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Effective Advice on Spring Async: Part 1

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Effective Advice on Spring Async: Part 1

Learn more about the limitations when using Spring Async.

· Java Zone ·
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As per the current trend, I see developers from Juniors to Seniors all using Spring Boot as their weapon of choice to build software. The fact that it is developer friendly and its "convention over configuration" style helps the developer to only focus on business logic. If they are unsure as to how Springs works, just reviewing a Spring Boot tutorial can allow one to start using Spring Boot — it's that easy.

Another part of Spring Boot that I like is that developers do not have to know Spring's inner details — just put some annotations in, write the business code, and voila! With that said, sometimes, you have to know how it works. What I am trying to say is that you need to know your tool better so you can utilize it like a pro.

In this article, I will attempt to give you a better idea as to how you can use asynchronous processing in Spring.

Any pieces of logic that are not directly associated with business logic (cross-cutting concerns) or logic that has a response not needed in the invoker context to determine the next flow or any business computation are ideal candidates for asyncronization. Also, when integrating to a distributed system, the asyncronization technique is being used to make them decoupled.

In Spring, we can use asynchronization using the @Async annotation. But if you use randomly @Async on top of a method and think your method will be invoked as asynchronous in a separate thread, you are wrong. You need to know how @Async works and it's limitations. Without that, you can't understand Async behavior.

How Does @Async Work?

When you put an Async annotation on a method underlying it, it creates a proxy of that object where Async is defined (JDK Proxy/CGlib) based on the proxyTargetClass property. Then, Spring tries to find a thread pool associated with the context to submit this method's logic as a separate path of execution. To be exact, it searches a unique TaskExecutor bean or a bean named as taskExecutor. If it is not found, then use the default SimpleAsyncTaskExecutor.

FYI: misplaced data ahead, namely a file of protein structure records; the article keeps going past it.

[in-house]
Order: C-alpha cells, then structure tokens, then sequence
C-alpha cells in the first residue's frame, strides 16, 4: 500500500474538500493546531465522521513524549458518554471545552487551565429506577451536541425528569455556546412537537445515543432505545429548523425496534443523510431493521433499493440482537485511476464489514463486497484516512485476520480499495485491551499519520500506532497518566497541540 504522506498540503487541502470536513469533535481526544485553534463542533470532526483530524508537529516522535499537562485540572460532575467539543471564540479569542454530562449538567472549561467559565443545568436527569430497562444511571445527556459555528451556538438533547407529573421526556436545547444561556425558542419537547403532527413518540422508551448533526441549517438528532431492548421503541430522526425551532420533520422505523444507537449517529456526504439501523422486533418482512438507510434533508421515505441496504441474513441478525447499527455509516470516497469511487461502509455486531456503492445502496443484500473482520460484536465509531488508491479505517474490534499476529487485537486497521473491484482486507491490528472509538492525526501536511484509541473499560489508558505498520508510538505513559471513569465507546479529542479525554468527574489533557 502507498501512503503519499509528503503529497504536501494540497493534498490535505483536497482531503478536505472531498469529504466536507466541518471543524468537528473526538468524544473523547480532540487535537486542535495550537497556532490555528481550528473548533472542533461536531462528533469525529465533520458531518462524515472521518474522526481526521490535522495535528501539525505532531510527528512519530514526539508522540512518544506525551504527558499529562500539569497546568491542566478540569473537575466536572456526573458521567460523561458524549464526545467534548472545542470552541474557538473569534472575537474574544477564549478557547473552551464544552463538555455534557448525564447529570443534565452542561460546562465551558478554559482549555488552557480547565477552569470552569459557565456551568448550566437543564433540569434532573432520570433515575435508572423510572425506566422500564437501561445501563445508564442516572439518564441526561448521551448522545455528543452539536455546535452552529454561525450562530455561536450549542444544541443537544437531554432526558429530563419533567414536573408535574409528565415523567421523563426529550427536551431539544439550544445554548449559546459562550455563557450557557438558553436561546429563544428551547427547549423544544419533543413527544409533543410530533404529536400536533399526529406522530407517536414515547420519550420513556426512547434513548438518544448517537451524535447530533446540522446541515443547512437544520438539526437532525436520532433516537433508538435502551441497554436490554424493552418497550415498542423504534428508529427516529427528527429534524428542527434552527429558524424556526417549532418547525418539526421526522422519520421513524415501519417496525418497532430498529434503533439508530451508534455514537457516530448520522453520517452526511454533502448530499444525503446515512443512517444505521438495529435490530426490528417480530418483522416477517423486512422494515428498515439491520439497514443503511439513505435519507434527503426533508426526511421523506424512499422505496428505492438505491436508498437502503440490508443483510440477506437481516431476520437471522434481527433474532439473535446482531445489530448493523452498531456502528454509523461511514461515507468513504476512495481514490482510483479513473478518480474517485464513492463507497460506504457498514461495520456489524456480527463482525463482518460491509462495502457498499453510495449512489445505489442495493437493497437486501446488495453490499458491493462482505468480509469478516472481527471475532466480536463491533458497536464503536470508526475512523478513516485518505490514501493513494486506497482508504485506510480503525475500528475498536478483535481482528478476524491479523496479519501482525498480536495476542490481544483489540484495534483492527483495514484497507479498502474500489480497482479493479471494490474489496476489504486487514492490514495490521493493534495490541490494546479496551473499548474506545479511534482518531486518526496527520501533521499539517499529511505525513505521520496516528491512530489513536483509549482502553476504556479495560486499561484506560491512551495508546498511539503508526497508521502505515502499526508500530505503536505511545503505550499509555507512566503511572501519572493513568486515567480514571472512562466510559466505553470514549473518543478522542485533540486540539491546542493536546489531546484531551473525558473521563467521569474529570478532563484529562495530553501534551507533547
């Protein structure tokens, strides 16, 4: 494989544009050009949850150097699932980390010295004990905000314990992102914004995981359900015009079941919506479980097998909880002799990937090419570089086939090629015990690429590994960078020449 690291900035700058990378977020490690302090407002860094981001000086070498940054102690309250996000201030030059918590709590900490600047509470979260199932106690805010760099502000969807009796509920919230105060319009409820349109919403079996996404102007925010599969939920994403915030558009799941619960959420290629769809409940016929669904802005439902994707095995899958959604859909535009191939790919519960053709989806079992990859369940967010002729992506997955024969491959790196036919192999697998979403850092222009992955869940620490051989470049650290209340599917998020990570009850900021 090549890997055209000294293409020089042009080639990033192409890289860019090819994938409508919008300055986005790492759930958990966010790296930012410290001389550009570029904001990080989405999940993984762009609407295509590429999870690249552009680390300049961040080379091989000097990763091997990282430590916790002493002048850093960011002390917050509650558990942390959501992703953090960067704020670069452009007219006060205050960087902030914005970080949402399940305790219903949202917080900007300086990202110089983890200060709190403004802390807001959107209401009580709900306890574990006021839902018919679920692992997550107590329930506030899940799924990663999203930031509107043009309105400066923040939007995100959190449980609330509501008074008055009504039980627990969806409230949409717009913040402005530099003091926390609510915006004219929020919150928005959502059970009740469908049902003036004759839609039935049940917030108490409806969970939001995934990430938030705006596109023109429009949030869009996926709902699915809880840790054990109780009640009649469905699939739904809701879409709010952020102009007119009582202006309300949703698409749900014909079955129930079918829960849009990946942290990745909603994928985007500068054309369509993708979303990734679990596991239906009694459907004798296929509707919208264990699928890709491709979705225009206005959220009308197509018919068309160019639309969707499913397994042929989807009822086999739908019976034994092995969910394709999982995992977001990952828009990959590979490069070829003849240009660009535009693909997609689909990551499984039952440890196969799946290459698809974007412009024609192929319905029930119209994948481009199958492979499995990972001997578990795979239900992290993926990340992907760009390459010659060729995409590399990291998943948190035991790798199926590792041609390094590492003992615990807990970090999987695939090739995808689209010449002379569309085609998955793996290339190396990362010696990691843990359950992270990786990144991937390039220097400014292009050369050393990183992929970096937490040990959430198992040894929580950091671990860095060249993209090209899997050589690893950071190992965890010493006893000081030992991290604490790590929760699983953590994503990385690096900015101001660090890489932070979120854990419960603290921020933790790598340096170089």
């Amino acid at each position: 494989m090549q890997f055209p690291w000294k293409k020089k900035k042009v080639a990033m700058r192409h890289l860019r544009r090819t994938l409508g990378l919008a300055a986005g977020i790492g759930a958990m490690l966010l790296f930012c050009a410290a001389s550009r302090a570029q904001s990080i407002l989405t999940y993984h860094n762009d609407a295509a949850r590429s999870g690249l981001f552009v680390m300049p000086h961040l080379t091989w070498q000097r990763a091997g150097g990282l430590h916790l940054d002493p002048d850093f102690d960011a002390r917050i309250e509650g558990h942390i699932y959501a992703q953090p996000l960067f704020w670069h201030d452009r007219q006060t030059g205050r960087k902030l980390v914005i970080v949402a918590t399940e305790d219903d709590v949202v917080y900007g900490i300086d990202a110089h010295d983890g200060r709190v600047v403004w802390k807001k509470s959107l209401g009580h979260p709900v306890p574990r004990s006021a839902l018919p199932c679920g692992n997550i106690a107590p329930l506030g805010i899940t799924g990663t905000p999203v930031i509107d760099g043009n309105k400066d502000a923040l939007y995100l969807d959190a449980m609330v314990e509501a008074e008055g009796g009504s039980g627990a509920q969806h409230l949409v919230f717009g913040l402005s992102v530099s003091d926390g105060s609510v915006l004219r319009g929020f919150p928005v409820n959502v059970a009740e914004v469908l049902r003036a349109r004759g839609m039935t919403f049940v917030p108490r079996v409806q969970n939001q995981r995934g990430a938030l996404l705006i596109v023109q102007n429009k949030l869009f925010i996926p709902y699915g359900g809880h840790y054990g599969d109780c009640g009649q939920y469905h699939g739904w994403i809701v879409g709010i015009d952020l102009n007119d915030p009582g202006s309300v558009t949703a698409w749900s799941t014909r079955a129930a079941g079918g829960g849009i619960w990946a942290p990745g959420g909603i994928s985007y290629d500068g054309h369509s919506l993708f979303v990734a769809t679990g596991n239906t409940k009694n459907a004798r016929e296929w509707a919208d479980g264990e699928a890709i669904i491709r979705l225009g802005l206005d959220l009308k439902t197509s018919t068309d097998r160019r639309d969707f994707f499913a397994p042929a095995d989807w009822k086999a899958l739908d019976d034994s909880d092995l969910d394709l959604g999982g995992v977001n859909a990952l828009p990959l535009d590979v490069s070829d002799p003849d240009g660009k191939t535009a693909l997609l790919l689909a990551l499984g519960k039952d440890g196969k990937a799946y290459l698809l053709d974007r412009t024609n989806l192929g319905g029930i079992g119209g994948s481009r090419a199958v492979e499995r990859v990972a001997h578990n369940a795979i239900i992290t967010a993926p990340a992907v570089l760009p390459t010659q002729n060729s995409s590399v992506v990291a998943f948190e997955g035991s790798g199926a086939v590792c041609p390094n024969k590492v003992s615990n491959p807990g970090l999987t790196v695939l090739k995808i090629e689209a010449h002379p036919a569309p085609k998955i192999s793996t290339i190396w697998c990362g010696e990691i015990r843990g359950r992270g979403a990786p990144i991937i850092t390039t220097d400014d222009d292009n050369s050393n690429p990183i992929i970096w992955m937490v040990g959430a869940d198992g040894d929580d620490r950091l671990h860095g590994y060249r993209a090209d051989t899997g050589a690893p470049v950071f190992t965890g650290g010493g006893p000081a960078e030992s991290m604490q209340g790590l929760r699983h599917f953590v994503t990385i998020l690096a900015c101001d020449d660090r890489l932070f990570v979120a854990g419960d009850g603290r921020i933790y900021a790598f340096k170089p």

Now, as it creates a proxy and submits the job to the TaskExecutor thread pool, it has a few limitations that have to know. Otherwise, you will scratch your head as to why your Async did not work or create a new thread! Let's take a look.

Limitations of @Async

1. Suppose you write a class and identify a method that will act as Async and put @Async on top of that method. Now, if you want to use that class from another class by creating local instance, then it will not fire the async. It has to be picked up by Spring @ComponentScan annotation or created inside a class marked  @Configuration.

Async Annotation Uses in a Class

package com.example.ask2shamik.springAsync.demo;

import java.util.Map;

import org.springframework.scheduling.annotation.Async;
import org.springframework.stereotype.Component;
@Component
public class AsyncMailTrigger {

@Async
public void senMail(Map<String,String> properties) {
System.out.println("Trigger mail in a New Thread :: "  + Thread.currentThread().getName());
properties.forEach((K,V)->System.out.println("Key::" + K + " Value ::" + V));
}

}


Caller Class

package com.example.ask2shamik.springAsync.demo;

import java.util.HashMap;
import java.util.Map;

import org.springframework.beans.factory.annotation.Autowired;
import org.springframework.stereotype.Component;
@Component
public class AsyncCaller {

@Autowired
AsyncMailTrigger asyncMailTriggerObject;

public void rightWayToCall() {
System.out.println("Calling From rightWayToCall Thread " + Thread.currentThread().getName());
asyncMailTriggerObject.senMail(populateMap());

}

public void wrongWayToCall() {
System.out.println("Calling From wrongWayToCall Thread " + Thread.currentThread().getName());
AsyncMailTrigger asyncMailTriggerObject = new AsyncMailTrigger();
asyncMailTriggerObject.senMail(populateMap());
}

private Map<String,String> populateMap(){
Map<String,String> mailMap= new HashMap<String,String>();
mailMap.put("body", "A Ask2Shamik Article");
return mailMap;

}
}